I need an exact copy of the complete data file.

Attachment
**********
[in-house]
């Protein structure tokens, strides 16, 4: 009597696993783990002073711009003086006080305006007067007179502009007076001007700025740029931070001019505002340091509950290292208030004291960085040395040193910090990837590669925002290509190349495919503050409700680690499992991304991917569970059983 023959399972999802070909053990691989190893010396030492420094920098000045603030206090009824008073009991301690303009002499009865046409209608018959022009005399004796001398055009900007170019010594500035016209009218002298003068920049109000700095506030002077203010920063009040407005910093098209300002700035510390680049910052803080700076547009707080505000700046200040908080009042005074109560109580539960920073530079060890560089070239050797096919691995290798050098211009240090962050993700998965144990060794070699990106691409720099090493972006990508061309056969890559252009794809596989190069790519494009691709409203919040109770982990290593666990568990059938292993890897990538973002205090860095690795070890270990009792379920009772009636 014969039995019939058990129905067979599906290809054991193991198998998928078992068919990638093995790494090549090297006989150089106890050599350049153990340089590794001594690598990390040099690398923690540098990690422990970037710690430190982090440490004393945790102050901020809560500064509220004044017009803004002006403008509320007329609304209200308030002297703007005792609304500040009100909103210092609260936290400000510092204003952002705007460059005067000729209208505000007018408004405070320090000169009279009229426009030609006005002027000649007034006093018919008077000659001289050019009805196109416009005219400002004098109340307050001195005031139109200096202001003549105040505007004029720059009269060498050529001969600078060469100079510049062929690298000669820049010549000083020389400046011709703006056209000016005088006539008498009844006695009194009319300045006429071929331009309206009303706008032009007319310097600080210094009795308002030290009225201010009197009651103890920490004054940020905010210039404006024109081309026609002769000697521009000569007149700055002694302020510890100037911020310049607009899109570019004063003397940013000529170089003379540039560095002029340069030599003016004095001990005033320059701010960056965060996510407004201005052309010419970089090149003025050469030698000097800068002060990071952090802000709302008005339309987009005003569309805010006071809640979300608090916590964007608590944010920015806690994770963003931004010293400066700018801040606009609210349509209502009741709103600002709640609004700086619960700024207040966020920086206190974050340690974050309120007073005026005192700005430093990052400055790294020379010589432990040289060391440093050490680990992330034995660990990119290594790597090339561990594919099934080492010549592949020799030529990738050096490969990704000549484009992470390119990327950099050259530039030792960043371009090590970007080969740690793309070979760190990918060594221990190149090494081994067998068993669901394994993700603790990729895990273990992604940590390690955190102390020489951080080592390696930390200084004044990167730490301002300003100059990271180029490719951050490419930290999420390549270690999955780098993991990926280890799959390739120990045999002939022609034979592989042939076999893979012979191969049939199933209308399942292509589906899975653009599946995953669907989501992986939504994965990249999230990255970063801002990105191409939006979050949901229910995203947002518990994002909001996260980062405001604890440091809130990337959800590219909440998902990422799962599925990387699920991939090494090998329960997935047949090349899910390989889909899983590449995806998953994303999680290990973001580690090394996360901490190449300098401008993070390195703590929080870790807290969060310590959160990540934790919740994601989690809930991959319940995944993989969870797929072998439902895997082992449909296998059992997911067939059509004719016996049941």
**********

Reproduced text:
[in-house]
């Protein structure tokens, strides 16, 4: 009597696993783990002073711009003086006080305006007067007179502009007076001007700025740029931070001019505002340091509950290292208030004291960085040395040193910090990837590669925002290509190349495919503050409700680690499992991304991917569970059983 023959399972999802070909053990691989190893010396030492420094920098000045603030206090009824008073009991301690303009002499009865046409209608018959022009005399004796001398055009900007170019010594500035016209009218002298003068920049109000700095506030002077203010920063009040407005910093098209300002700035510390680049910052803080700076547009707080505000700046200040908080009042005074109560109580539960920073530079060890560089070239050797096919691995290798050098211009240090962050993700998965144990060794070699990106691409720099090493972006990508061309056969890559252009794809596989190069790519494009691709409203919040109770982990290593666990568990059938292993890897990538973002205090860095690795070890270990009792379920009772009636 014969039995019939058990129905067979599906290809054991193991198998998928078992068919990638093995790494090549090297006989150089106890050599350049153990340089590794001594690598990390040099690398923690540098990690422990970037710690430190982090440490004393945790102050901020809560500064509220004044017009803004002006403008509320007329609304209200308030002297703007005792609304500040009100909103210092609260936290400000510092204003952002705007460059005067000729209208505000007018408004405070320090000169009279009229426009030609006005002027000649007034006093018919008077000659001289050019009805196109416009005219400002004098109340307050001195005031139109200096202001003549105040505007004029720059009269060498050529001969600078060469100079510049062929690298000669820049010549000083020389400046011709703006056209000016005088006539008498009844006695009194009319300045006429071929331009309206009303706008032009007319310097600080210094009795308002030290009225201010009197009651103890920490004054940020905010210039404006024109081309026609002769000697521009000569007149700055002694302020510890100037911020310049607009899109570019004063003397940013000529170089003379540039560095002029340069030599003016004095001990005033320059701010960056965060996510407004201005052309010419970089090149003025050469030698000097800068002060990071952090802000709302008005339309987009005003569309805010006071809640979300608090916590964007608590944010920015806690994770963003931004010293400066700018801040606009609210349509209502009741709103600002709640609004700086619960700024207040966020920086206190974050340690974050309120007073005026005192700005430093990052400055790294020379010589432990040289060391440093050490680990992330034995660990990119290594790597090339561990594919099934080492010549592949020799030529990738050096490969990704000549484009992470390119990327950099050259530039030792960043371009090590970007080969740690793309070979760190990918060594221990190149090494081994067998068993669901394994993700603790990729895990273990992604940590390690955190102390020489951080080592390696930390200084004044990167730490301002300003100059990271180029490719951050490419930290999420390549270690999955780098993991990926280890799959390739120990045999002939022609034979592989042939076999893979012979191969049939199933209308399942292509589906899975653009599946995953669907989501992986939504994965990249999230990255970063801002990105191409939006979050949901229910995203947002518990994002909001996260980062405001604890440091809130990337959800590219909440998902990422799962599925990387699920991939090494090998329960997935047949090349899910390989889909899983590449995806998953994303999680290990973001580690090394996360901490190449300098401008993070390195703590929080870790807290969060310590959160990540934790919740994601989690809930991959319940995944993989969870797929072998439902895997082992449909296998059992997911067939059509004719016996049941």